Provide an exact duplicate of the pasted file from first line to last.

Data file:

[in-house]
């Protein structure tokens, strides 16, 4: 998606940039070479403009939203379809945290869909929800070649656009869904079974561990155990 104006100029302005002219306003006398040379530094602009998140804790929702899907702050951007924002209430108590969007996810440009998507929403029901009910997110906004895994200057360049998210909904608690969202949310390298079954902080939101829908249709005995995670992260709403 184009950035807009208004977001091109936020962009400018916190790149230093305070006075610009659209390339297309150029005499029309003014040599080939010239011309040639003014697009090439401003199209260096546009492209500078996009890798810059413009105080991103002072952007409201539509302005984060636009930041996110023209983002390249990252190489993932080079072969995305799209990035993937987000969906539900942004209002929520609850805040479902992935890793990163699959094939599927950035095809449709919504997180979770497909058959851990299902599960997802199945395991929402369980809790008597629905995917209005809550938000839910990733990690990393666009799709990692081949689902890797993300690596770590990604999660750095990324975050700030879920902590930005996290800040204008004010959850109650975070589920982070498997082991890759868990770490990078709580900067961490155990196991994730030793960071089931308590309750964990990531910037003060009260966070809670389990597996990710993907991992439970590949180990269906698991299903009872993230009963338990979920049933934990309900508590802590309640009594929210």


[in-house]
């Protein structure tokens, strides 16, 4: 998606940039070479403009939203379809945290869909929800070649656009869904079974561990155990 104006100029302005002219306003006398040379530094602009998140804790929702899907702050951007924002209430108590969007996810440009998507929403029901009910997110906004895994200057360049998210909904608690969202949310390298079954902080939101829908249709005995995670992260709403 184009950035807009208004977001091109936020962009400018916190790149230093305070006075610009659209390339297309150029005499029309003014040599080939010239011309040639003014697009090439401003199209260096546009492209500078996009890798810059413009105080991103002072952007409201539509302005984060636009930041996110023209983002390249990252190489993932080079072969995305799209990035993937987000969906539900942004209002929520609850805040479902992935890793990163699959094939599927950035095809449709919504997180979770497909058959851990299902599960997802199945395991929402369980809790008597629905995917209005809550938000839910990733990690990393666009799709990692081949689902890797993300690596770590990604999660750095990324975050700030879920902590930005996290800040204008004010959850109650975070589920982070498997082991890759868990770490990078709580900067961490155990196991994730030793960071089931308590309750964990990531910037003060009260966070809670389990597996990710993907991992439970590949180990269906698991299903009872993230009963338990979920049933934990309900508590802590309640009594929210």